In the run up to the 2014 Sochi Winter Olympics, Reuters is highlighting the athletes to watch during the Games.
Few athletes have dominated their sport in recent seasons as much as German luger Natalie Geisenberger but she still longs to capture the elusive Olympic gold medal missing from her collection.
Geisenberger, the world and European champion, who leads the standings in the current season after winning the first four events in commanding style, has one bronze medal from the 2010 Vancouver Olympics.
But if statistics are anything to go by then gold in Sochi is all but a certainty for the Bavarian police officer and former junior world champion,
German women have monopolised Olympic luge medals, having won every gold medal since the Nagano 1998 Olympics. They have also won 10 of the last 12 medals of any colour in the last four Games.
With defending Olympic champion German Tatjana Huefner a long way from her best after only recently returning from injury, the 25-year-old Geisenberger could be forgiven for eyeing gold but she said there were no guarantees.
"I have been training very hard ahead of Sochi and obviously it would be a dream come true to be at the very top of the podium," she told Reuters before a competition in Whistler, Canada in December.
"I have been very fortunate to have reached my big goals with the bronze medal at Vancouver and last year's world championship title. So in that respect I will be pretty relaxed when I travel to Russia and I am really looking forward to the Games."
She said expectations were always high for German lugers given the country's four luge tracks, more than most other winter sports nations.
The German team is also a powerhouse in the men's competition, having won gold and silver in Vancouver.
"We have four luge tracks in Germany and that means that considerably more children are taking up the sport and have to deal with a competitive situation from very early on," said Geisenberger.
"So it will be the athletes who are prepared to undergo gruelling training who will come through. For me personally there is also the extremely valuable support of the German Federal Police," she said.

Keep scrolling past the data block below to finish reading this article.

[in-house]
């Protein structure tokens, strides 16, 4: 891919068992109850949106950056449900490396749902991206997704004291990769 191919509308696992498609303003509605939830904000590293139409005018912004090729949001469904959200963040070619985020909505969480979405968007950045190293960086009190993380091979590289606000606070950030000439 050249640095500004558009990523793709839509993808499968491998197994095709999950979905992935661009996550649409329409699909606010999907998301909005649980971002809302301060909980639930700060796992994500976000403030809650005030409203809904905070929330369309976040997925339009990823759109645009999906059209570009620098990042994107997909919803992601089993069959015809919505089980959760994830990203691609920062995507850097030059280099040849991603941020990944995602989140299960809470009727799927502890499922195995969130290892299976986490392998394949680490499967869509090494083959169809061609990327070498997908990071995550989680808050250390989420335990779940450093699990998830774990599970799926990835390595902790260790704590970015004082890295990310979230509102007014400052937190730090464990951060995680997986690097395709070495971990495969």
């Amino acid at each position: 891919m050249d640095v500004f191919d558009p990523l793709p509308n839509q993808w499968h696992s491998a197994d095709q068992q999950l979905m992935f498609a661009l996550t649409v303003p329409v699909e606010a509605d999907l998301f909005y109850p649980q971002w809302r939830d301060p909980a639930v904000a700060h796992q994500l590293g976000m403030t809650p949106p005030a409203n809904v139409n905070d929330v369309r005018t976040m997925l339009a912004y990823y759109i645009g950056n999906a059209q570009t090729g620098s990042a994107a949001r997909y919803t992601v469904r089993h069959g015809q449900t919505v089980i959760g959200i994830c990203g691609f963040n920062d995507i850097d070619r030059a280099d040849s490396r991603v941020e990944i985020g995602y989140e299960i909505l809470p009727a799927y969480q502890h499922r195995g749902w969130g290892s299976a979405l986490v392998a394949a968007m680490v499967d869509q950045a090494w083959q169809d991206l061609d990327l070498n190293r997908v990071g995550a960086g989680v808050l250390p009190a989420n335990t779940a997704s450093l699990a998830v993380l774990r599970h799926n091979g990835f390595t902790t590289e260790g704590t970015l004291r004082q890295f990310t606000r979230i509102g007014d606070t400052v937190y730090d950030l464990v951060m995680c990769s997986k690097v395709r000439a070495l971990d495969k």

This did not, however, guarantee success in Sochi.
"In the sport of luge you can never be certain of success. The athletes who are not willing to go to the limit and even take a certain amount of risk will not win an Olympic medal," she said.
"That much is certain. I have done my homework so far and I hope I will be successful there."
The track in Sochi was initially planned to be the fastest in the world but following a training crash on the day of the Vancouver 2010 Olympics opening ceremony that led to the death of Georgian luger Nodar Kumaritashvili, organisers have reduced the speed.
"It is correct to say that we reach a very high average speed there," Geisenberger said of the track at Sochi in a sport where athletes travel at up to 140 kilometres per hour, hurling themselves down an icy course.
"It is a demanding course and mistakes have an immediate impact on the times. But as far as I can see the track is relatively safe," she said.
As for criticism over Russia's controversial anti-gay propaganda law and the country's human rights record, Geisenberger said it was not athletes who had picked the country but the International Olympic Committee.
"In principle I am interested in political and social issues. But host cities of the Olympic Games are chosen by the IOC without athletes' involvement," she said, although several athletes are voting IOC members.
"So I am trying to put this issue out of my mind before the Games and focus full on the sports side of things."